Structural steel design and fabrication is a complex process. Not only do you need to generate the design for your final construction project, but it needs to go through various sets of hands to make sure it’s a proper fit. This means meeting with the final design concepts that the architect came up with, being affordable enough for your client, and meeting all the relevant codes for the building inspector.
With this many people offering input on your work, there’s going to be a lot of questions. This is something that you should be doing as well, to make sure that you discover and address potential issues before they arise.
So, with that in mind, here are some key questions that need to get asked before you embark on your next structural steel design project.
Are We Going To Be Outsourcing?
Not every steel company is going to have the same expertise in every area. For example, you may know structural steel joint design inside and out, but aren’t as clear when it comes to things like blasting and painting. This is largely because disciplines like those tend to change and evolve very quickly, so only contractors specializing in those areas are going to be able to keep with the trends. Subcontracting is popular as a result.
Answering this question quickly is important because a lot of parties need to be kept in the loop in that regard. Your clients need to know for the sake of transparency, and your team leadership needs to know so they can properly manage the subcontractor as well as your direct team.
Do Our Certifications/Qualifications Match The Job?
The desire to try and expand your product offering is appealing to any business. Steel fabricators are no different. However, you need to be mindful when taking this approach to any construction job. Steelwork is regulated by a tight network of certifications and licenses that your company needs to have in order to do certain jobs. It’s essential that you know what those requirements are ahead of time to make sure that you are properly qualified. Failing to do so could mean serious legal issues and possibly the end of your business, on top of an unhappy customer.
Say that you’re looking at a job you want to bid on, but you know that you’re missing a certain certification. In this case, the question may be, “What do I have to do to be able to work on this job?” Even if you don’t qualify for that first one, this can serve as a guiding moment to what you want to work on next.
What Type of Equipment Do We Need?
Steelwork is inherently reliant on certain types of equipment due to the weight, size, and dimensions of the materials involved. Chances are that you already have some of the baseline equipment for the job, but you still want to do an inventory of what you have. For example, there may be one specific facet of the job that you want to rent a specialized piece of equipment for, since you don’t do it often. You should also be looking into the condition of your equipment as well. If you see something is coming up due for a service check, it may be a good idea to get that done early before the actual job starts.
In addition, you also want to do a check and make sure you have adequate amounts of safety equipment in PPE, all in ideal working condition.
How Will All The Teams Be In Communication?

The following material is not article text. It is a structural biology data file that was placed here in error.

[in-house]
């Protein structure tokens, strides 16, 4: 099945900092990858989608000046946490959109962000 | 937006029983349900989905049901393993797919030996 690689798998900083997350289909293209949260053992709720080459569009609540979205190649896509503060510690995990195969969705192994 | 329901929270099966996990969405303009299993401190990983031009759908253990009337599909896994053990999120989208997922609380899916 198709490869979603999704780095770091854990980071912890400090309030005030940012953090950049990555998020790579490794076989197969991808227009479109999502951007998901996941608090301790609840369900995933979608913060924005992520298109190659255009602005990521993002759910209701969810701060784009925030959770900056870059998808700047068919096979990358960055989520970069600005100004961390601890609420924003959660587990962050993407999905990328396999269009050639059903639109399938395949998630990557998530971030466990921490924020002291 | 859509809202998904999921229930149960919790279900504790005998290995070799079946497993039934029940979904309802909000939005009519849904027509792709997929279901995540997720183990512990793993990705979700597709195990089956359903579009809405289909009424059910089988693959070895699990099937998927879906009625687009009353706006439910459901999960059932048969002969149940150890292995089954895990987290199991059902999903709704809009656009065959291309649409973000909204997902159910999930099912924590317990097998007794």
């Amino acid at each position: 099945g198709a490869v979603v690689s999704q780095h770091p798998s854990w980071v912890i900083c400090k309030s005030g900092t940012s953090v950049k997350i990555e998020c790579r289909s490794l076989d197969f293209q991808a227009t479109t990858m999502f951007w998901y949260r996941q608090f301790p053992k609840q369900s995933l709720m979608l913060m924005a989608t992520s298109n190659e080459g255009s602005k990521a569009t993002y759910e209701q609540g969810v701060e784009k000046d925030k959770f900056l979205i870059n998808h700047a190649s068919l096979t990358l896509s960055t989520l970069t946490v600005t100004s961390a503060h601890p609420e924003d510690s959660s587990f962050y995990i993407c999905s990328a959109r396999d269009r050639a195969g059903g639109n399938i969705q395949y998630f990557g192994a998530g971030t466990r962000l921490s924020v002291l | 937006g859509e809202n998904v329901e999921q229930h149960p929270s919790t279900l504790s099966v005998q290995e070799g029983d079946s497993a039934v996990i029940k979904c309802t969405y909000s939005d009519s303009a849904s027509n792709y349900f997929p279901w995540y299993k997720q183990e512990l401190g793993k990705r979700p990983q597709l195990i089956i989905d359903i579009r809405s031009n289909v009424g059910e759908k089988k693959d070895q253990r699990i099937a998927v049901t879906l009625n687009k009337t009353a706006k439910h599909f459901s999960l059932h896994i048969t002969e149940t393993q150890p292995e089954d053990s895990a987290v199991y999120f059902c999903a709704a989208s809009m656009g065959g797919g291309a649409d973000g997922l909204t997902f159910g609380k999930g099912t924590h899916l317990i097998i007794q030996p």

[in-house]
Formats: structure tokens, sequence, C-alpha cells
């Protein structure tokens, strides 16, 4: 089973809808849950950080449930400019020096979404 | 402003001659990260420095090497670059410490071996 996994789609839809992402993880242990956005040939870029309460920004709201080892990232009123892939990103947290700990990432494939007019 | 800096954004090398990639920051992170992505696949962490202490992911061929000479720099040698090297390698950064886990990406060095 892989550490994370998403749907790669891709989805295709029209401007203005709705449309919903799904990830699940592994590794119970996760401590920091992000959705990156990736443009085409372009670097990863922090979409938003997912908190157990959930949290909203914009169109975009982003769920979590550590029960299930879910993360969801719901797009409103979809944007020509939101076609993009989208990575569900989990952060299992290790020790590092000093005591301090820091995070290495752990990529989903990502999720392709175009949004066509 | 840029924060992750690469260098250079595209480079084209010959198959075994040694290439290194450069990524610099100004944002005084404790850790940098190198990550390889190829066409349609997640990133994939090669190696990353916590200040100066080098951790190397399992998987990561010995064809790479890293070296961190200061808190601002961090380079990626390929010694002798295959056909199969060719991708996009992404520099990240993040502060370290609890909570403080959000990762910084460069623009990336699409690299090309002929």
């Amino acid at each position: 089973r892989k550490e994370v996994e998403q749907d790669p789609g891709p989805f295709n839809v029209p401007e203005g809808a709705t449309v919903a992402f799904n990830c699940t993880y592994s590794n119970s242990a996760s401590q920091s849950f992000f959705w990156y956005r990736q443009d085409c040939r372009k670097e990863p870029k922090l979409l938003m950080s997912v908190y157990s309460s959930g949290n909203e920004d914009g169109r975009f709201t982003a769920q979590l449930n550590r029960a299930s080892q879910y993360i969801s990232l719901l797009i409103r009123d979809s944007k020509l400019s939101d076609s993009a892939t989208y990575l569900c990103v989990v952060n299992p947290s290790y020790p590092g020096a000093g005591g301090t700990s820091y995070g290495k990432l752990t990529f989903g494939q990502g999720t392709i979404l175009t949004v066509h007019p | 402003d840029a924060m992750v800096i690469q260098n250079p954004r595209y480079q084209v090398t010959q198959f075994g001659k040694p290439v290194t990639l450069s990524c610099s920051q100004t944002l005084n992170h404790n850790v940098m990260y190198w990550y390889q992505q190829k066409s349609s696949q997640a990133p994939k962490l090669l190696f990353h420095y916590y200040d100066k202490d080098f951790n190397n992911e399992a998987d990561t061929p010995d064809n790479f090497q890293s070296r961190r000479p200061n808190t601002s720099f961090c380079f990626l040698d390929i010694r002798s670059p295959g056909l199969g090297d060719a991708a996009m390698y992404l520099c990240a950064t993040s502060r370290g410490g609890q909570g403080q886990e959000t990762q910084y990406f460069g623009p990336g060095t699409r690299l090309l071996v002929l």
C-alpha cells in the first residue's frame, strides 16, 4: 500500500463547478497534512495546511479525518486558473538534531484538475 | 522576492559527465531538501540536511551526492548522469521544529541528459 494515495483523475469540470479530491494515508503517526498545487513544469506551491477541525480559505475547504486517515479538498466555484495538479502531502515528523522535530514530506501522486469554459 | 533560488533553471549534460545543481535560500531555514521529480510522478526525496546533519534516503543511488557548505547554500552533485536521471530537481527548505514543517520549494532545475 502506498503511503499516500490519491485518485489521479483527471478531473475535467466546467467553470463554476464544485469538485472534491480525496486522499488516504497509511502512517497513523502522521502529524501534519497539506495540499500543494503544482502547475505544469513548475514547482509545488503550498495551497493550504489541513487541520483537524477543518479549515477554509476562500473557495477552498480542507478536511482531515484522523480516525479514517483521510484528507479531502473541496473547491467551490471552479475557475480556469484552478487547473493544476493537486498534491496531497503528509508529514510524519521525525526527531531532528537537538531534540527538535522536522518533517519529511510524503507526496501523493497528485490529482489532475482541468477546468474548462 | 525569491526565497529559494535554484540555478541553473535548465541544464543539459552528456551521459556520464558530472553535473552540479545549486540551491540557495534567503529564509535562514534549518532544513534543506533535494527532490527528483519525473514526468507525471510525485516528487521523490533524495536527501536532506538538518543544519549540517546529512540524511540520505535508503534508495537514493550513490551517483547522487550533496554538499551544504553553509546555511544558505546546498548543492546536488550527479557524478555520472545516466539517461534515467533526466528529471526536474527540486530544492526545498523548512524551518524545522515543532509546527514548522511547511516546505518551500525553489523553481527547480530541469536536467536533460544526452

As we mentioned before, steel fabrication design requires a lot of different parties to provide their input, and it’s likely that they’re not all going to be in the same place. It’s important that you have an idea of how all these different parties are going to communicate with each other, especially when going over the initial plans. This can be done over the phone, through video conferencing, or other methods, but you just need to make sure that everyone is on board so the job can be done effectively.
One thing worth considering is investing in cloud storage. This isn’t necessarily a communication platform, but a good complement for one. Putting your blueprints and financial documents in a cloud-accessible format means that everyone can at least work from the same thing while communicating.
What Do We Do After Assembly?
This is something that doesn’t get discussed as often as it should. Naturally, most companies work to make sure the design and assembly stages go as smoothly as possible, but what happens after assembly is over is important as well? For one thing, you need to have a set workflow for safety checks to ensure that the job was completed according to building codes as well as the original design documents. There also needs to be a plan to dispose of any construction byproducts and remove any equipment from the job site. Finally, you need to create a communication pipeline to the client so they can see the final product and provide their approval.
Are We Implementing Project Management Software?
Along with your basic structural steel design questions like we’ve mentioned above, it’s also a good idea to ask about the type of software that your team is going to be using. This includes structural steel design software, but you also want to make sure there is project management software available. Using project management software like eSUB is invaluable for structural steel design. This helps keep track of the materials and labor involved so you can create a proper estimate for your customers. In addition, you can keep important information stored in the cloud, like:
- -Structural steel design codes
- -Blueprints/structural steel design examples
- -Safety regulations
- -Client updates
This makes sure everyone involved in a structural steel design project is working from the same information.